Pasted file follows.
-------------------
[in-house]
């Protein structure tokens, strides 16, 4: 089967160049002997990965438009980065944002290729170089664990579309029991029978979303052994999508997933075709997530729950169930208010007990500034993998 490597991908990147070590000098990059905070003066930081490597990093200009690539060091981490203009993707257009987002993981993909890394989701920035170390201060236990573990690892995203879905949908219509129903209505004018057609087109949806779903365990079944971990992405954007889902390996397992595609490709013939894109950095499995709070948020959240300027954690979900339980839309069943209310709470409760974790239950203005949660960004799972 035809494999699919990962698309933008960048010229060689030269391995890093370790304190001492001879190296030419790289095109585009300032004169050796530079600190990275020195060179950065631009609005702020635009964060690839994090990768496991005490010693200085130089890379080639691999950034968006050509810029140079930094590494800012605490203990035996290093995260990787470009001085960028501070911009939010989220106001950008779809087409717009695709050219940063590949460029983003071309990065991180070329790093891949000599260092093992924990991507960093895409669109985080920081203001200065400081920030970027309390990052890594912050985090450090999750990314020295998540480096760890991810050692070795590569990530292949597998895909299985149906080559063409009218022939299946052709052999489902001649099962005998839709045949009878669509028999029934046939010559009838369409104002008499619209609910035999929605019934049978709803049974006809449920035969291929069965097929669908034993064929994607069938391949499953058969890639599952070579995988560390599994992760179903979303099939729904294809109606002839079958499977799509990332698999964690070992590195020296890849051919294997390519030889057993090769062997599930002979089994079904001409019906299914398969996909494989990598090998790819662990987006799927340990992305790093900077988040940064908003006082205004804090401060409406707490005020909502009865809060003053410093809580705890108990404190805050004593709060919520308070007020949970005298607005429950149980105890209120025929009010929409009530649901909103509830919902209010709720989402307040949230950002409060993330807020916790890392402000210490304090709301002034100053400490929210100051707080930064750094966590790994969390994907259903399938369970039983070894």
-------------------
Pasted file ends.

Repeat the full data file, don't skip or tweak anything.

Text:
[in-house]
């Protein structure tokens, strides 16, 4: 089967160049002997990965438009980065944002290729170089664990579309029991029978979303052994999508997933075709997530729950169930208010007990500034993998 490597991908990147070590000098990059905070003066930081490597990093200009690539060091981490203009993707257009987002993981993909890394989701920035170390201060236990573990690892995203879905949908219509129903209505004018057609087109949806779903365990079944971990992405954007889902390996397992595609490709013939894109950095499995709070948020959240300027954690979900339980839309069943209310709470409760974790239950203005949660960004799972 035809494999699919990962698309933008960048010229060689030269391995890093370790304190001492001879190296030419790289095109585009300032004169050796530079600190990275020195060179950065631009609005702020635009964060690839994090990768496991005490010693200085130089890379080639691999950034968006050509810029140079930094590494800012605490203990035996290093995260990787470009001085960028501070911009939010989220106001950008779809087409717009695709050219940063590949460029983003071309990065991180070329790093891949000599260092093992924990991507960093895409669109985080920081203001200065400081920030970027309390990052890594912050985090450090999750990314020295998540480096760890991810050692070795590569990530292949597998895909299985149906080559063409009218022939299946052709052999489902001649099962005998839709045949009878669509028999029934046939010559009838369409104002008499619209609910035999929605019934049978709803049974006809449920035969291929069965097929669908034993064929994607069938391949499953058969890639599952070579995988560390599994992760179903979303099939729904294809109606002839079958499977799509990332698999964690070992590195020296890849051919294997390519030889057993090769062997599930002979089994079904001409019906299914398969996909494989990598090998790819662990987006799927340990992305790093900077988040940064908003006082205004804090401060409406707490005020909502009865809060003053410093809580705890108990404190805050004593709060919520308070007020949970005298607005429950149980105890209120025929009010929409009530649901909103509830919902209010709720989402307040949230950002409060993330807020916790890392402000210490304090709301002034100053400490929210100051707080930064750094966590790994969390994907259903399938369970039983070894």